Moaning, Alice walks away, rubbing her stomach as a pang of hunger assaults her. That can wait, too. She’ll be leaving the house today, most likely, and the thought of doing this covered in the filth and sweat of the past night is absolutely repulsive. Thus, she stumbles up the stairs to her spartan, barely used room, and then to the bathroom. Silently, she strips off her clothes, takes one moment to be utterly unimpressed by her figure on the mirror, then heads to the shower. The water’s cold, almost unbearable – her own choice. Cold water is better for waking up, no matter how it leaves her shivering.

Coming out of the bathroom, she takes her time changing into her usual clothes: the black stockings, the blue dress, the red sash. Once done, she combs her slick locks and places her usual red headband over her blonde hair.

Heading down to the kitchen, she makes herself a breakfast consisting of dry cookies and a glass of milk that tastes just slightly too sour for comfort. It doesn’t matter. As long as it fills her stomach, even hardtack will do. More important things are afoot, after all.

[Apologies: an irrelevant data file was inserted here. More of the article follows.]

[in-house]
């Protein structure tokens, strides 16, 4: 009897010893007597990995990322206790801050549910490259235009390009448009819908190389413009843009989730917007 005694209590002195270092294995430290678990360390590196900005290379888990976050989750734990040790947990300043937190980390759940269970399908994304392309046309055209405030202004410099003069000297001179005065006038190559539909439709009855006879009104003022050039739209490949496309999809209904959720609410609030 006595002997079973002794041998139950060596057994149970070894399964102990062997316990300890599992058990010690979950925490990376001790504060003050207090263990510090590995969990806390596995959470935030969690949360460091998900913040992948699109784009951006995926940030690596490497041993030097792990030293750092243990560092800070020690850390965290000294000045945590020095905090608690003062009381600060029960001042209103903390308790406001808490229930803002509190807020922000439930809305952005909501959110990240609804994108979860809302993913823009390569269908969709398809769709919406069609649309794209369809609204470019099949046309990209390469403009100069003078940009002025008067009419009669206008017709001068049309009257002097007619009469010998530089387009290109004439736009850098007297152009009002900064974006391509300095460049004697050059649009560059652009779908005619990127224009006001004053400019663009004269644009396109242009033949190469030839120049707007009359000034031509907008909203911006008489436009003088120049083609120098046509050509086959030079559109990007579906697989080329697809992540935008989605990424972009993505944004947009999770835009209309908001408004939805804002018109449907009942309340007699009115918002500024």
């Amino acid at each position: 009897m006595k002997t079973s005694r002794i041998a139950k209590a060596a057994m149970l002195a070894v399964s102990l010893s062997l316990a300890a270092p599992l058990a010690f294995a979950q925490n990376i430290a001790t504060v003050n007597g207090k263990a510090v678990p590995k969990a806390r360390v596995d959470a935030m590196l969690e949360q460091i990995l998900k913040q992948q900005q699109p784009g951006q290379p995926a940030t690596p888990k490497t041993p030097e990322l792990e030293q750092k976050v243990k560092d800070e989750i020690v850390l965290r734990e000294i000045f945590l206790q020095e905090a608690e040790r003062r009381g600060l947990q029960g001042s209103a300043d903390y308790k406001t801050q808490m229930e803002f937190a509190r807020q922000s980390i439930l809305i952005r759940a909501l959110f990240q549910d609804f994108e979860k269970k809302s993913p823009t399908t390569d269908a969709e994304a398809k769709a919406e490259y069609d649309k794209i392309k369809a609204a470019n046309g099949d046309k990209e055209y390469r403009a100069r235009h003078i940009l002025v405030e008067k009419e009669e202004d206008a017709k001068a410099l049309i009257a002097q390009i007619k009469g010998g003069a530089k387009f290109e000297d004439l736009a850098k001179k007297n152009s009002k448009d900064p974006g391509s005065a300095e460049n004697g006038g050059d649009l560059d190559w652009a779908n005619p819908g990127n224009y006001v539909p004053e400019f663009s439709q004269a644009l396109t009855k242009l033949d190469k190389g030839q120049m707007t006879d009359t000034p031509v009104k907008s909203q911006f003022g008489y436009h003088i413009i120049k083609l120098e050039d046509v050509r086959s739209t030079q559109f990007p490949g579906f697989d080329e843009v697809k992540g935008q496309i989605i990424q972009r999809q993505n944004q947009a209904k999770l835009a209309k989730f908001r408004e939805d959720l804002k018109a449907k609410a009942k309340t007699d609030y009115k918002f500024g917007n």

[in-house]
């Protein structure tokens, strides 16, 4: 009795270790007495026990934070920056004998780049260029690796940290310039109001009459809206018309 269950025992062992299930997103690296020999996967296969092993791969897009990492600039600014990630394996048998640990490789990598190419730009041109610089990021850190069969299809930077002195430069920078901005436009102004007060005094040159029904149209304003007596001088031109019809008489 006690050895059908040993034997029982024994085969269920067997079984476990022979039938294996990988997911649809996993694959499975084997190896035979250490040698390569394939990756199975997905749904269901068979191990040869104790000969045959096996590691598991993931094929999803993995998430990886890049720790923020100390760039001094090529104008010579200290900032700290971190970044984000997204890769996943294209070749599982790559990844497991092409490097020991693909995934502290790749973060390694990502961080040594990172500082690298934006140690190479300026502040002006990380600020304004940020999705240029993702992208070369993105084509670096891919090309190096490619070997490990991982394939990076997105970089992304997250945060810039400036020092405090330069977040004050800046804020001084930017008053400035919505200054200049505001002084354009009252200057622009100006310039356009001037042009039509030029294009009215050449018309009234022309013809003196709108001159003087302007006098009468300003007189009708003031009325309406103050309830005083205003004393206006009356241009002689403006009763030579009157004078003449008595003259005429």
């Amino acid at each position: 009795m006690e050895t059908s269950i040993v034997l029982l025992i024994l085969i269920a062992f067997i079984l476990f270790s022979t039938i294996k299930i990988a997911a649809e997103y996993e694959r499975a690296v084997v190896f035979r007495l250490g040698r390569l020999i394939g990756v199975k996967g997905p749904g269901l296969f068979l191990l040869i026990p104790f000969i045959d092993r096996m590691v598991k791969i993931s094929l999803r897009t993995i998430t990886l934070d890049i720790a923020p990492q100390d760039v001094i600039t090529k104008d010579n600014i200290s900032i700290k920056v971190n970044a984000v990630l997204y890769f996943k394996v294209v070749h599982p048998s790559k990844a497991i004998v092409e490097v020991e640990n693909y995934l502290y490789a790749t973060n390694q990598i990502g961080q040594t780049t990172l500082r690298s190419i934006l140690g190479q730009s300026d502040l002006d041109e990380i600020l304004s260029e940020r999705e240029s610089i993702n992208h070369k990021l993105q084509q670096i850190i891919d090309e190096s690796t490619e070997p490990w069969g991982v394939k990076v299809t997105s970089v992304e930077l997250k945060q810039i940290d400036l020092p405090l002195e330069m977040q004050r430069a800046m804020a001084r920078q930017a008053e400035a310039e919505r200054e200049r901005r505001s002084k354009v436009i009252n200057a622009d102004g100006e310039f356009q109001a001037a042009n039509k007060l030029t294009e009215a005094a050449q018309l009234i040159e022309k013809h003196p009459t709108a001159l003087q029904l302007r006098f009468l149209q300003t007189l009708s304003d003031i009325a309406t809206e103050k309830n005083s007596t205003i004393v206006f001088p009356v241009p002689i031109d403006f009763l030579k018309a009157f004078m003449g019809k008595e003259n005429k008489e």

Done eating, she moves back to her desk, grabbing her book.

Time to leave, then?
------------------------------------------------
[] Write-in.

[] “I’m not quite sure about all this… but this situation isn’t right at all. I should warn Marisa, seeing as she’s the only other person as exposed to the forest as I am.”

[] “I… do not want to ask for help. However, only a fool would expect this problem to go away by itself. I suppose if I have friends… of a sort, anyway… I should make use of that advantage. It might be better to inform Reimu of this. After all, it’s not like I have to tell her anything I don’t want to. Besides, considering the time of day, Marisa’s probably with her too.”

[] “Then again, didn’t Remilia said something about… that woman visiting me? I don’t want to place much faith in that beast’s words, but…”

[] “I don’t have time to waste dawdling with others. I was caught off guard last night, and settled nothing. This time I’m prepared. I should investigate the forest once more. All this… it couldn’t have been me. It couldn’t have.”
>> No. 38008
[x] “I’m not quite sure about all this… but this situation isn’t right at all. I should warn Marisa, seeing as she’s the only other person as exposed to the forest as I am.”

I think we should warn Marisa.

I think the MC Alice is actually a doll brought to full life.
>> No. 38015